Yeah, for sure and it definitely helps them develop passions. And that is actually part of our actual mission [at EOC], to help them develop their passions and find their niche in the world… Some students will do projects they don’t like and they’re like, “I don’t wanna do that topic anymore…” Some find their passions really fast. Some have a passion they come in with and it modifies and changes over the years which is really nice to see because I think of all those students who enter freshman year of college thinking they are destined to do one thing and then they take their first class and are like, “Umm, no.” This way we kind of get rid of some of those (trials) over the years.
It seems the PBL narrative always leads to the challenge against state mandates… Schools fighting to pursue personalized learning while still completing hundreds of targets that the state demands every year…
Right. The state demands make people feel like they have to switch over to doing more traditional curriculum to supplement what the state is asking for. There is always that battle and tension to try to keep student directed vs. teacher directed… And as an online school there is even more of that. We are an online project-based school. So In MN that means we are a charter school… but we also have to follow all the online learning [requirements], because online learning certification is its own program. So there are two different public programs. The online program is even more in the lineup with all of these [required] benchmark standards.
I never realized the online component would have additional standards you would have to meet. What are some of these standards?
Well this year is a good example of a year we get to do both, (laughs sarcastically). For the renewal with our charter authorizer, we have to meet all of the goals and what they call the scorecard for them. We also have our online learning recertification at the same time in which we have to meet all these standards. They follow a lot of the iNACOL standards — that would be national online coalition.
So your online pedagogy requires you complete more benchmarks?
We, of course, don’t fit a traditional online school either, as we do everything synchronously, using video conferencing type things vs. asynchronous. So it’s not like we have curriculum that has been canned and put on a website for kids to go and log into. That is more of a traditional online model.
I hadn’t really thought about the difference between asynchronous learning vs synchronous learning but that must have a massive impact in your ability to teach PBL…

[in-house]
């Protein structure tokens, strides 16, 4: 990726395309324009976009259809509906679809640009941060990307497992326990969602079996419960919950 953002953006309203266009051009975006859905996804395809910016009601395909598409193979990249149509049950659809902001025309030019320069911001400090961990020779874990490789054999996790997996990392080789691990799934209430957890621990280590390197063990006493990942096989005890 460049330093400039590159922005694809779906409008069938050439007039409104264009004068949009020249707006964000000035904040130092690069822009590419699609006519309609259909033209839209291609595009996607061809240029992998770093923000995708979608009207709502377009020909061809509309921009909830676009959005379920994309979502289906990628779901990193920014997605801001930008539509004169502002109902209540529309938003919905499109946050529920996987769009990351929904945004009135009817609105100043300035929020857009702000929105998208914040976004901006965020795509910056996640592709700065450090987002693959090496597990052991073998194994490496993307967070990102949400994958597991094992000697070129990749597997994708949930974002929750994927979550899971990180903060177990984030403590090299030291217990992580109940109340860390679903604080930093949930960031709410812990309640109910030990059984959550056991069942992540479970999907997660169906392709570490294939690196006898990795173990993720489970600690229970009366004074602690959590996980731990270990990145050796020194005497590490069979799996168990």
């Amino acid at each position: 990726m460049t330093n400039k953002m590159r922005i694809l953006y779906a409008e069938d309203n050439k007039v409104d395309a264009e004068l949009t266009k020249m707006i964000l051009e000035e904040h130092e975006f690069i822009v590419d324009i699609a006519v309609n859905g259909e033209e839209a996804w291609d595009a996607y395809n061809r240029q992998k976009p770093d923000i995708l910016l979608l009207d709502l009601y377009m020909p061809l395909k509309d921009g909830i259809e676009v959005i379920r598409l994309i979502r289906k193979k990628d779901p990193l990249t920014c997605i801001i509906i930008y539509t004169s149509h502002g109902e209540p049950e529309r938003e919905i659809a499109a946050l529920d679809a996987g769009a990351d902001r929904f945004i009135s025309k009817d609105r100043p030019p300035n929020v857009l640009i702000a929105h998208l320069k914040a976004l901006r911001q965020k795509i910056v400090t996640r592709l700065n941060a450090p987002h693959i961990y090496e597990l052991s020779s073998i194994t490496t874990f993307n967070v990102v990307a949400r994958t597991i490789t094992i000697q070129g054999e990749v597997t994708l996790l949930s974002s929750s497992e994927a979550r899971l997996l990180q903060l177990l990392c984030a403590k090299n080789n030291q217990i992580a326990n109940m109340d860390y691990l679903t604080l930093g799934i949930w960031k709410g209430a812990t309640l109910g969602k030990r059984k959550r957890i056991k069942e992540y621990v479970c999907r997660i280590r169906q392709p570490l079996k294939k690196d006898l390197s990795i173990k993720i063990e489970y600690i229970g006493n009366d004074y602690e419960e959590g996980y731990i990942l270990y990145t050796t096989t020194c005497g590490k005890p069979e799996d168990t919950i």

Yes, it does. And also it governs our numbers of students, and we keep them really low. We can only have so many students per advisor because we need to do all of this work with them in real time vs if we had a curriculum which we were just checking to see if they were turning things in. That would be different.
What would you say is the biggest difference between teaching PBL online vs onsite?
There is a little bit of difference in the fact that we can only see what they share with us, right? When I was at a site based school, at New Country for instance, I could see when the student went to the shop and was working on something. Now it’s only if a student shares that information with me… I can’t just go plop down at the desk.
Do you think there is hope for big public schools who have to meet state standards to implement PBL or is part of the accessibility low numbers?
I’ve seen other schools try to do it. And they usually make schools within a school. Which then they’ve reduced the numbers, right? So it does seems that our particular model [works], with the engagement and it being student directed, and for how much we have to know our students to help direct their projects.
Any pieces of advice for schools who want to take the jump to PBL but haven’t yet?
Well you need teacher buy-in for sure. And you’ll find this with Avalon too… We are both teacher-powered schools. We don’t have an administration per say so the teacher buy in is the power… So to make sure everyone is on the same page. It’s not necessarily that they all have to be like, “hey I want to do PBL,” but for them to allow the space to happen… You have to be flexible with your subject and realize you are not the only subject in the world, I guess (laughs).